Meth trafficking, control an overwhelming problem, DEA says
Despite being smuggled thousands of miles, when meth arrives in Northeast Florida, it’s still 100% pure, according to special agent
JACKSONVILLE, Fla. – The Drug Enforcement Agency recently released its 2019 National Drug Threat Assessment, which outlines threats posed by illegal drugs and drug traffickers.
According to what’s in the report, while there has been a 13% decline in opioid overdoses across the United States, methamphetamine trafficking and usage continues to be an overwhelming problem for law enforcement.
The DEA Jacksonville District Office said it’s having a hard time keeping meth off the streets because drug cartels south of the border are not only mass producing some of the purest meth on the planet, but they’re also making it more affordable and using a network of people on this side of the border to make sure the meth gets to local dealers.
DEA Special Agent in Charge Mike Dubet said the cartels are flooding Florida streets with crystal meth, especially Northeast Florida.
“Although the general public doesn’t hear about cartels living here in Jacksonville, every time we seize a significant amount of methamphetamine, that is coming from a cartel in Mexico,” Dubet said.
According to the recent DEA threat assessment, Mexican drug cartels are mass producing major quantities of meth at alarming rates.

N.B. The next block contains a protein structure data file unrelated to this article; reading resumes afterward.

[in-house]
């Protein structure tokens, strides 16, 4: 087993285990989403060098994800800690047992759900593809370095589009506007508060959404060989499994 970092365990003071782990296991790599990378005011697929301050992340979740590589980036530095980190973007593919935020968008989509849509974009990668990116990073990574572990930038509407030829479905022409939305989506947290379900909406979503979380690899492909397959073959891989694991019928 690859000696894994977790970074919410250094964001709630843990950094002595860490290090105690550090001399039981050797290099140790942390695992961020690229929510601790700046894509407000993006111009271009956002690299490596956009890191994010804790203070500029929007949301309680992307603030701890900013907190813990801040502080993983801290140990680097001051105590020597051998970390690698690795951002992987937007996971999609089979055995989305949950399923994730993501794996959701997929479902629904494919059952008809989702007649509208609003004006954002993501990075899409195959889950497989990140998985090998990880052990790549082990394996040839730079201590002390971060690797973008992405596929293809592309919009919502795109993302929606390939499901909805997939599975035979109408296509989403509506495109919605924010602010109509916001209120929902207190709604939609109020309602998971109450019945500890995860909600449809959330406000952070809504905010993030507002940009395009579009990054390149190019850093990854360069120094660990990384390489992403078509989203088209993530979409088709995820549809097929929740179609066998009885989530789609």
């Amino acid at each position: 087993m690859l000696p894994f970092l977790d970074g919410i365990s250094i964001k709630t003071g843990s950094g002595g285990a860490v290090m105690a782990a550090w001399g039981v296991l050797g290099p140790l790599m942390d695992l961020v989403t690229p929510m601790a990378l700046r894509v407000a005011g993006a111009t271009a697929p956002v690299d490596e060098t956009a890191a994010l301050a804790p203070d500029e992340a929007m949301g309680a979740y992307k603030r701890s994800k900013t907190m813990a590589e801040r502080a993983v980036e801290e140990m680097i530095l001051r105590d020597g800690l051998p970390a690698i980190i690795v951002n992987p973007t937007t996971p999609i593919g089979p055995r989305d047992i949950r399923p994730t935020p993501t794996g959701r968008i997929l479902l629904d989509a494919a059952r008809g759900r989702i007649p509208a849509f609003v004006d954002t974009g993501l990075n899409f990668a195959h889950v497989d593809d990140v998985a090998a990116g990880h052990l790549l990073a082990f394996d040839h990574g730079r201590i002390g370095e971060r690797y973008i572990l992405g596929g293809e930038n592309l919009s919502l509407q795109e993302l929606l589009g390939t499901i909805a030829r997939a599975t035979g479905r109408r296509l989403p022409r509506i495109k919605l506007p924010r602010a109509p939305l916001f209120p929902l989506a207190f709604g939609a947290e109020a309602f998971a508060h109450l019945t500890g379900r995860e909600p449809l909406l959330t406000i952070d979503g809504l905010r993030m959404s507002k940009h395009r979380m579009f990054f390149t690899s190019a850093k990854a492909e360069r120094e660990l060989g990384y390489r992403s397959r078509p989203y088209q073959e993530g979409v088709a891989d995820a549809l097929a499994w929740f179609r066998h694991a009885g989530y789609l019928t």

“It’s no longer being produced in someone’s trailer or someone’s ranch house, a pound or two at a time,” Dubet said.
And there’s another trend that’s been studied during the last three years.
“The price of meth (is) going down anywhere from between $600 to $800 an ounce to between $250 and $350 an ounce," Dubet said.
Dubet attributed the price decrease to large supplies on hand that have been mass produced. And even though it’s smuggled thousands of miles, when it arrives here in Northeast Florida, it’s still 100% pure, he said.
“This is not being stepped on or cut on by street dealers here," he said. "People are able to buy pure methamphetamine.”
Despite stereotypes of meth users only being poor blue-collar people, data shows that even affluent white-collar citizens are choosing to use meth because it allows them stay awake for up to three days straight.
Copyright 2020 by WJXT News4Jax - All rights reserved.